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Festivals in Taiwan

As Taiwan is dominated by ethnic Chinese, traditional Chinese festivals are celebrated by the Taiwanese. Among the most notable are:

Chinese New Year. This is the most important festival for the Taiwanese and many shops and restaurants close on the first three days so it is not an ideal time to visit. However, the days leading up to the festival as well as the fourth to fifteenth days are ideal for soaking up the atmosphere and listening to Taiwanese New Year songs.

Ching Ming Festival. This is when many Taiwanese would pay respects at their ancestors’ graves.

Dragon Boat Festival. This festival honors Qu Yuan, a patriotic official from the state of Chu during the Warring States period of Chinese history who committed suicide by jumping into a river when Chu was conquered by Qin. To prevent the fishes from eating his body, villagers threw rice dumplings into the river to feed the fishes and rowed dragon boats with drums being beaten on them to scare away the fishes. Since then, dragon boat racing has been carried out on this day and rice dumplings are also eaten.  The festival falls on the 5th day of the 5th lunar month, and is marked by races of colorful dragon boats at various locations throughout the island.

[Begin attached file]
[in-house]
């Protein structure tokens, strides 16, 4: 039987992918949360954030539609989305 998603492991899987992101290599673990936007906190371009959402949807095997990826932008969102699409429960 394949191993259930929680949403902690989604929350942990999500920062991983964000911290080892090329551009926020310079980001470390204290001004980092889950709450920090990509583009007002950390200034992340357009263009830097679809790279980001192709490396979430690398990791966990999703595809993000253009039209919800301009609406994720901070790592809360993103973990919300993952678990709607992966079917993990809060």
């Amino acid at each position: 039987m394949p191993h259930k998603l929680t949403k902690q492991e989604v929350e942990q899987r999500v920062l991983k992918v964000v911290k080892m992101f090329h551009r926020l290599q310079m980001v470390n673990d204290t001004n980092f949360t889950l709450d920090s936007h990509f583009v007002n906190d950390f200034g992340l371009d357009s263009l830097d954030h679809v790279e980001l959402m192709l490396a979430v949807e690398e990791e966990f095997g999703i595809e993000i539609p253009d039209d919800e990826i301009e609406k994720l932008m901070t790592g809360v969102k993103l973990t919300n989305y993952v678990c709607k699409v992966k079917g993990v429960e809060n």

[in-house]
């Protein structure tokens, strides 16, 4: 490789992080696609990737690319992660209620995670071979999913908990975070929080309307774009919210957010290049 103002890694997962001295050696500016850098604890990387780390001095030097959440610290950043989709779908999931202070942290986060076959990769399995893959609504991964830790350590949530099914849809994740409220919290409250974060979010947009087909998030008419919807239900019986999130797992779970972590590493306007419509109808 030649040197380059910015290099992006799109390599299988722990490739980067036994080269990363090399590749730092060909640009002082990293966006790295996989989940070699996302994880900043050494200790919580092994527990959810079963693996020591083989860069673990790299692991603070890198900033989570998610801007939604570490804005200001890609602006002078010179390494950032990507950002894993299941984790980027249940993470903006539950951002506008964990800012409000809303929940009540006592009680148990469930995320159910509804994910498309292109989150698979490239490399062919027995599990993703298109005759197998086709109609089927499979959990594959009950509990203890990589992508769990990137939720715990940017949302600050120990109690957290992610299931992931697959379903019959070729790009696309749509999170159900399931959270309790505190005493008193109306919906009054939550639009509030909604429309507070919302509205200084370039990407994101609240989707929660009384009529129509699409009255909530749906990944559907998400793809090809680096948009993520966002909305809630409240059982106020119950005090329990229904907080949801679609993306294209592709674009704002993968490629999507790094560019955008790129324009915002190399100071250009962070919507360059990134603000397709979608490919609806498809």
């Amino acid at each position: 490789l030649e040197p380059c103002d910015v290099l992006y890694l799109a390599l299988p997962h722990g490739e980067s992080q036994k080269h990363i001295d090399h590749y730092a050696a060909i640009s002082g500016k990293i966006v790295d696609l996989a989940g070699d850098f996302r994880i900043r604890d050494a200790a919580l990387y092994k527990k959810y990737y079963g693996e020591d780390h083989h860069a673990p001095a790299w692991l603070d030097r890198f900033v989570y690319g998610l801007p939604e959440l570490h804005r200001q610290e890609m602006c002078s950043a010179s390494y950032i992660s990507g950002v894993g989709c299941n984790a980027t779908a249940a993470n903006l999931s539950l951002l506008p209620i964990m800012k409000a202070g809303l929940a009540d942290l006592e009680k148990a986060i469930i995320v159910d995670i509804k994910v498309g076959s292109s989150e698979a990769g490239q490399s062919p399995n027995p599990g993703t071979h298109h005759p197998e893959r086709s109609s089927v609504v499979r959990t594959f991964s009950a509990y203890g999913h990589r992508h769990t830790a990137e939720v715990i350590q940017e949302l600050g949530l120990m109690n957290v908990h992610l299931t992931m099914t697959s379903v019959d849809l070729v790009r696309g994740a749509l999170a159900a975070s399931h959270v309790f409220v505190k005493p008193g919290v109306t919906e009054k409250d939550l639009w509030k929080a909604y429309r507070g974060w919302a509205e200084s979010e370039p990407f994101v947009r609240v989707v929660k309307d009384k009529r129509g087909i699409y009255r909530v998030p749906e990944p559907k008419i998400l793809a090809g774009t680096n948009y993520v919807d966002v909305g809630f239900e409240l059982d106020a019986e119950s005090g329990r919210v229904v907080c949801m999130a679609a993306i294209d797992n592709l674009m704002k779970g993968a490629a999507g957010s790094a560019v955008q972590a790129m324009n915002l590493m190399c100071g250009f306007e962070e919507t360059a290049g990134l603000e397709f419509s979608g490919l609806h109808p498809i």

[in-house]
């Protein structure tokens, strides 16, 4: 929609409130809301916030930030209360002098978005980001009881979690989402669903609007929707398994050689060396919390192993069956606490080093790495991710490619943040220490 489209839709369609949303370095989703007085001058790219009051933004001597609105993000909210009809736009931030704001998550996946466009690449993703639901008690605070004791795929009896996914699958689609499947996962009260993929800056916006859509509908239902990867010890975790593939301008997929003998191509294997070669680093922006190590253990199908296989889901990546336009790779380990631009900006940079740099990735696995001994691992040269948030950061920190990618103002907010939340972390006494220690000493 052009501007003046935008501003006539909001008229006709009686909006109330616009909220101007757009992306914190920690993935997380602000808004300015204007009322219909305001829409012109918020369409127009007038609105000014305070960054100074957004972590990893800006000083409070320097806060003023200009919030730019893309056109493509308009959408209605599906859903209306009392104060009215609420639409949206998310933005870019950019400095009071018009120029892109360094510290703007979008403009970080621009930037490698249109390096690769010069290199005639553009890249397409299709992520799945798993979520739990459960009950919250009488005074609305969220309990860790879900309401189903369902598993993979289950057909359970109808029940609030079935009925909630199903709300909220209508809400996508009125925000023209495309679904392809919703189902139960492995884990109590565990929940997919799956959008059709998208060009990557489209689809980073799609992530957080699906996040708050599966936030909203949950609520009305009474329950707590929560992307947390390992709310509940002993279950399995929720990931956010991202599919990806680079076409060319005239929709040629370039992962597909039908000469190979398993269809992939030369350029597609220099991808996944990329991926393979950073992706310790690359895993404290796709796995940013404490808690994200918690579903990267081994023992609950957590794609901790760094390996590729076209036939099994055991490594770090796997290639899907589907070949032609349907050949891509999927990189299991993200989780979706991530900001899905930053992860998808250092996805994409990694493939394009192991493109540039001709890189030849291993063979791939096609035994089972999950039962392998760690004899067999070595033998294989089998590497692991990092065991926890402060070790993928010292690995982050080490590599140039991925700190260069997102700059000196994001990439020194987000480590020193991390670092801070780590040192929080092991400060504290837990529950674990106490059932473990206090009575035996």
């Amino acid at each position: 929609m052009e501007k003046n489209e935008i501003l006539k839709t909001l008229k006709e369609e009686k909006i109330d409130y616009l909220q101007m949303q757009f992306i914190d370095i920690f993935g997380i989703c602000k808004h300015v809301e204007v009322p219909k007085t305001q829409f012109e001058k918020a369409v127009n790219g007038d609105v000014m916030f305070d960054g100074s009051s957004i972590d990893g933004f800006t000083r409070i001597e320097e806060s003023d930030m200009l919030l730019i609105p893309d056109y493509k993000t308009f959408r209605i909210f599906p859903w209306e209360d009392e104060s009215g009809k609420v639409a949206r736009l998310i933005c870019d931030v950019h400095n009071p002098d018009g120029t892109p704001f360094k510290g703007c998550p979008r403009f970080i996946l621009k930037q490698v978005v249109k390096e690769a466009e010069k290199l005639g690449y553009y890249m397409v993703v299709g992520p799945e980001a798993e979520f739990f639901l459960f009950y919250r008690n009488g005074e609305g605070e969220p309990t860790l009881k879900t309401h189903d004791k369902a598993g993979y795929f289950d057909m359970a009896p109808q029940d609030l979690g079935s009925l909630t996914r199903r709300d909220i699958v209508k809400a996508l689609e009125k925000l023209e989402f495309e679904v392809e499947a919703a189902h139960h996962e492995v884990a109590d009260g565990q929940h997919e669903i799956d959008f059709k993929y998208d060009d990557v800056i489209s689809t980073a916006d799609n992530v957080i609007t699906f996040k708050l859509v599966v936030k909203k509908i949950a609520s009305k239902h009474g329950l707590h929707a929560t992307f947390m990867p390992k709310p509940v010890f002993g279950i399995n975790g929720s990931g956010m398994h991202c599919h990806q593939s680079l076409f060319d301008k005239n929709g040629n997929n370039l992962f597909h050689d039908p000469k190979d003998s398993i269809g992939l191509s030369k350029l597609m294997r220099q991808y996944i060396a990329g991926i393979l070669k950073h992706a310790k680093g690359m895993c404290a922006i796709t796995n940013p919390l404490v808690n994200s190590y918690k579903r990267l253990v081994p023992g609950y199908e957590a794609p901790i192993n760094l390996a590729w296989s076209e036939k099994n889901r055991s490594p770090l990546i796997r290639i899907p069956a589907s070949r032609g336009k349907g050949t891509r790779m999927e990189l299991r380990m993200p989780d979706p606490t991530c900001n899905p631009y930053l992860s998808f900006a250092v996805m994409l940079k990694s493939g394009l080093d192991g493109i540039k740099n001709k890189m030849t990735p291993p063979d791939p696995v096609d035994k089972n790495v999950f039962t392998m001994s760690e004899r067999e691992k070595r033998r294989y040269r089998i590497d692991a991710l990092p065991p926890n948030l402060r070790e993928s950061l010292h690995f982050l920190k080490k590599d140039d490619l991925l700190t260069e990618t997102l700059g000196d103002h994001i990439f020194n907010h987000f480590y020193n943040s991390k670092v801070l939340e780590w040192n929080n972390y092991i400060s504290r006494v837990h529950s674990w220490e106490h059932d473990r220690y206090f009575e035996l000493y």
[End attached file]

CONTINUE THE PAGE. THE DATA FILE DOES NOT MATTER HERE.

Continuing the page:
Hungry Ghost Festival. This festival runs throughout the seventh month of the Chinese calendar. It is believed that the gates of hell open during this period and hungry ghosts are allowed to roam freely into our world. In order to appease the ghosts and prevent misfortune, many Taiwanese will offer food and burn joss paper for them. In addition, traditional Chinese performances such as Chinese opera and puppet shows are held to appease these wandering spirits.

Mid-Autumn Festival. Legend has it that on this day, a woman known as Chang E swallowed some divine pills to prevent her power hungry husband from becoming immortal. Afraid of being killed by her husband, she fled to the moon and it is believed that the moon shines brightest on this day. This is when many lanterns will be put up for decoration in various parks and shops, which is quite a beautiful sight. Mooncakes are also eaten on this day so it would be an ideal time to try some.

Spring Scream – A three day outdoor rock concert in Kenting, held every year. Kenting’s entire area gets swarmed by young people coming to party for 3 days, and Taiwanese TV heavily reports on the latest bikini fashions seen on the spot.

Buddha’s Birthday – Colorful but simple ceremonies are held at Buddhist monasteries that generally consist of washing a statue of the Buddha and a vegetarian feast. It is appropriate to make offerings to the monks and nuns at this time, though it is not mandatory. Lunar Calender 8th day of 4th month.